Halvorson Delivers Homecoming Lecture on Programming and Social Movements
View a recording of the October 6 webinar created for the PLU community
Can learning to code be described as a social movement in American history?
PLU Professor Michael Halvorson thinks so. His reflections on the subject were recorded as part of PLU’s Homecoming and Family Week, which presented several lectures by the PLU faculty for the Lute community. The lecture presented arguments from Halvorson’s most recent book, Code Nation: Personal Computing and the Learn to Program Movement in America (2020). It can be viewed now on PLU’s YouTube Channel, at https://youtu.be/mqsrEYMwR6w.
Code Nation is a five-year research project that grew out of Halvorson’s work with the Innovation Studies program and his duties as Benson Family Chair of Business and Economic History at PLU.
The book explores the business and technical history of computer programming in America, including early research in government labs and universities; popular movements that emphasized coding; hobbyists and early personal computing; and the contributions of software companies such as Microsoft Corporation, where Halvorson worked from 1985 to 1993.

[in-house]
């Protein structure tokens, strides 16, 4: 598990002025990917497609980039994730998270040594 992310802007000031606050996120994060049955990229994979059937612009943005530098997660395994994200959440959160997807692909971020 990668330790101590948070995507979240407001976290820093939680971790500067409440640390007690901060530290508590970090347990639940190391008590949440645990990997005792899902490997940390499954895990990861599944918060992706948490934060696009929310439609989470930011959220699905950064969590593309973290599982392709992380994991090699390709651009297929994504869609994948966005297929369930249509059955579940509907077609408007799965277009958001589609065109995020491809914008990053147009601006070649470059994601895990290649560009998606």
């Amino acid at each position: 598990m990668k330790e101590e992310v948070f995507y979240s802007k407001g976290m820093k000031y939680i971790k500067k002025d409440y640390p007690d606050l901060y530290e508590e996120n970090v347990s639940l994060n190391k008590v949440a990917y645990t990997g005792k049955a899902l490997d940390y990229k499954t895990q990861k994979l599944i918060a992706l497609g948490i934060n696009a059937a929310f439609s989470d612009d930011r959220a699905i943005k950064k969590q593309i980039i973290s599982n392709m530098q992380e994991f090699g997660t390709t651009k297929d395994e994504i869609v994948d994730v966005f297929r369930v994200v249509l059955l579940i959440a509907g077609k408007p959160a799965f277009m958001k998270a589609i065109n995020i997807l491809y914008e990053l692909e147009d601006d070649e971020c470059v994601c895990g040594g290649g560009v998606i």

Code Nation explains how our modern world of computing came to be, and the role of computer programmers (or software makers) in the process.
Halvorson’s unique focus is on the social dimensions of coding in America: “Computer programming has taken on many of the aspects of popular movements, including charismatic leaders, shared ideologies, educational activism, and millions of users who have had their own experiences of making and using software. It is a powerful and inspiring story.”
To learn more about the Code Nation project, or purchase a discounted copy, visit www.thiscodenation.com.